Superfund: Funding and Reported Costs of Enforcement and Administration Activities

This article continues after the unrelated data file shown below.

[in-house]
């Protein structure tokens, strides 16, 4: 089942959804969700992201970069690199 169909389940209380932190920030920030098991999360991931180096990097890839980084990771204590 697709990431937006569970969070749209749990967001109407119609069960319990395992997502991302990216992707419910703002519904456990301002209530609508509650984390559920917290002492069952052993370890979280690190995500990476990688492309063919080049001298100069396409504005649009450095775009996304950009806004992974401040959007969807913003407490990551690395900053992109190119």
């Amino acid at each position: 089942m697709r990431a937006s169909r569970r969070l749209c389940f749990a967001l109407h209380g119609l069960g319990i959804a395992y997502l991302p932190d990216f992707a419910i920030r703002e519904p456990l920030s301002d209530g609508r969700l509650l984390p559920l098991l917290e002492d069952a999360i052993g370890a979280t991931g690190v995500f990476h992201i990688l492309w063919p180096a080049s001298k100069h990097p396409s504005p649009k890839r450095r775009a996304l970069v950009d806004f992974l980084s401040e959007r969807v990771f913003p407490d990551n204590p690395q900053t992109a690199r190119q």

The Environmental Protection Agency (EPA) estimates that one in four Americans lives within 3 miles of a hazardous waste site. To clean up these highly contaminated sites, the Congress established the Superfund program under the Comprehensive Environmental Response, Compensation, and Liability Act (CERCLA) in 1980. EPA, the principal agency responsible for administering the Superfund program, has since identified more than 47,000 hazardous waste sites potentially requiring cleanup actions and has placed some of the most seriously contaminated sites on its National Priorities List (NPL). Through the end of fiscal year 2007, EPA had classified 1,569 sites as NPL sites. Cleanup efforts at NPL sites are typically expensive and can take many years. There are two basic types of cleanup actions: (1) removal actions--generally short-term or emergency cleanups to mitigate threats--and (2) remedial actions--generally long-term cleanup activities. Among other efforts, EPA may respond to and provide technical support for emergency actions, collect and analyze site data, and design and construct remedies, or oversee the work of others. However, the parties responsible for contributing to the contamination of a hazardous waste site are also primarily responsible for conducting or paying for the cleanup of the site. Responsible parties include current or former owners or operators of a site or the generators and transporters of the hazardous substances. CERCLA authorizes EPA to compel the responsible parties to clean up contaminated sites and also allows EPA to conduct cleanups and then seek reimbursement from the responsible parties. One of EPA's goals is ensuring that, to the extent possible, parties who are responsible for the contamination perform or pay for cleanup actions. In some cases, however, parties cannot be identified or may be unwilling or financially unable to perform the cleanup; we previously found that the number of NPL sites without viable responsible parties may be increasing. In these cases, EPA can assume responsibility for site cleanup and seek reimbursement from any responsible parties that can be identified. The states may also play a significant role in cleaning up hazardous waste sites. Most states have established programs to help address hazardous waste sites, although many states have limited capacity to address costly and complex sites. To fund program activities, CERCLA established a trust fund that was financed primarily by taxes on crude oil and certain chemicals, as well as an environmental tax assessed on corporations based upon their taxable income. Although the authority for these taxes expired in 1995, some tax revenues have continued to accrue to the fund as audits of past years' tax returns have led to the recovery of Superfund taxes previously owed by companies. In addition, the trust fund continued to receive revenue--also referred to as receipts--from various other sources, including appropriations from the general fund. EPA receives annual appropriations from the trust fund for program activities; since 1981, Superfund appropriations have totaled over $32 billion in nominal dollars, or about $1.2 billion annually. CERCLA authorizes EPA to use its Superfund appropriation to conduct cleanup actions, and the agency's Office of Solid Waste and Emergency Response (OSWER) is accountable for achieving Superfund's cleanup goals. In this context, Congress asked us to examine the (1) sources of funding for the Superfund trust fund and (2) allocation of these resources to Superfund program activities, particularly enforcement and administration.